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The oil industry is a fast-depleting one, the prices and current production rates of which is largely determined by the Organization of the Petroleum Exporting Countries (OPEC) and a few other countries which are non-OPEC members. Oil is the largest strategic resource in the global and international market…
Tight balance between supply and demand can lead to high prices that cause both higher expenditures for consumers and higher incomes for producers. In economics, exhaustible resources generally follow the rule that the rate of growth must equal the rate of interest in order to reach industry equilibrium. However, due to the unpredictable character of future oil supply and demand conditions, oil prices do not generally follow this rule. Most of the time, it exhibits backwardation wherein future prices are lower than current ones. Future demand is hard to predict because it is difficult to foresee changes in energy technologies and it takes years for consumers to switch to other resources should prices go off the roof. On the other hand, investment is expensive and risky and it takes a while before production supply turns to high capacity. Oil prices also behave unexpectedly since the market is responsive to speculative pressures, operational constraints, and political conditions.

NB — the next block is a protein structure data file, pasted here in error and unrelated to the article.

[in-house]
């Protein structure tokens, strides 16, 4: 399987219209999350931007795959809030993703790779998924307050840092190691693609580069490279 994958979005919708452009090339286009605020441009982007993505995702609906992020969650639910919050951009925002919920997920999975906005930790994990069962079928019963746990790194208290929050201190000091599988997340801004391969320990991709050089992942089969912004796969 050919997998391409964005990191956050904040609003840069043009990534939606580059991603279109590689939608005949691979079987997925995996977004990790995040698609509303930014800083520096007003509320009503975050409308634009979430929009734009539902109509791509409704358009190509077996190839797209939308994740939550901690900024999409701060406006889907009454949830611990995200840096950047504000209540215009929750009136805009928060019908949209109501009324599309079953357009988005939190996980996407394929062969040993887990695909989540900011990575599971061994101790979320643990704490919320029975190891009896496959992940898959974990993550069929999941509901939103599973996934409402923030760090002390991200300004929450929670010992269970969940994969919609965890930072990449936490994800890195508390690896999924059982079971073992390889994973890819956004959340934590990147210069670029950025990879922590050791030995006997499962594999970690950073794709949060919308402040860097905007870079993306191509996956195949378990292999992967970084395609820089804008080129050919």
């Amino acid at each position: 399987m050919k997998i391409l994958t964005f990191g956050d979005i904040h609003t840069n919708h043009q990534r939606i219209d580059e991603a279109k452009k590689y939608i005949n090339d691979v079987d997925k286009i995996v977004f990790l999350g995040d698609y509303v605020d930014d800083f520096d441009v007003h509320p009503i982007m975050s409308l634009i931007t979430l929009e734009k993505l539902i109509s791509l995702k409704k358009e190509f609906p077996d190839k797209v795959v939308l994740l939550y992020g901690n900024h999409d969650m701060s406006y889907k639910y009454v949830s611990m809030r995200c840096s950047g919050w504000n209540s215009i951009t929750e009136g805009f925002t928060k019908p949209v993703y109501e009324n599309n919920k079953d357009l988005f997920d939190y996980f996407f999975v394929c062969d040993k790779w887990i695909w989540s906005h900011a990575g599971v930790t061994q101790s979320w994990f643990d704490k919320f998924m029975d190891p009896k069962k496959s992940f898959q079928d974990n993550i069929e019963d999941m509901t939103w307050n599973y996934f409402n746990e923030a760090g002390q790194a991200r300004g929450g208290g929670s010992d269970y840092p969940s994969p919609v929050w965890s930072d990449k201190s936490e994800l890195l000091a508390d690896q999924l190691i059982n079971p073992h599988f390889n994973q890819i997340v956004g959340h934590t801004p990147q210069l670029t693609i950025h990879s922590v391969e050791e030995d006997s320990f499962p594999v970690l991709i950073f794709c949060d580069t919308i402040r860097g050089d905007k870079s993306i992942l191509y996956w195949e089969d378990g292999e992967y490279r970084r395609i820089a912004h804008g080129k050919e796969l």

The Hurricane Katrina, by reducing gasoline supplies (which is chiefly derived from crude oil), became one dramatic factor that caused oil prices to skyrocket in 2005. The storm reduced oil production, transportation and refining capacity--it paralyzed major oil and gasoline pipelines that carried supplies down from the Gulf Mexico and took down offshore oil platforms. ...
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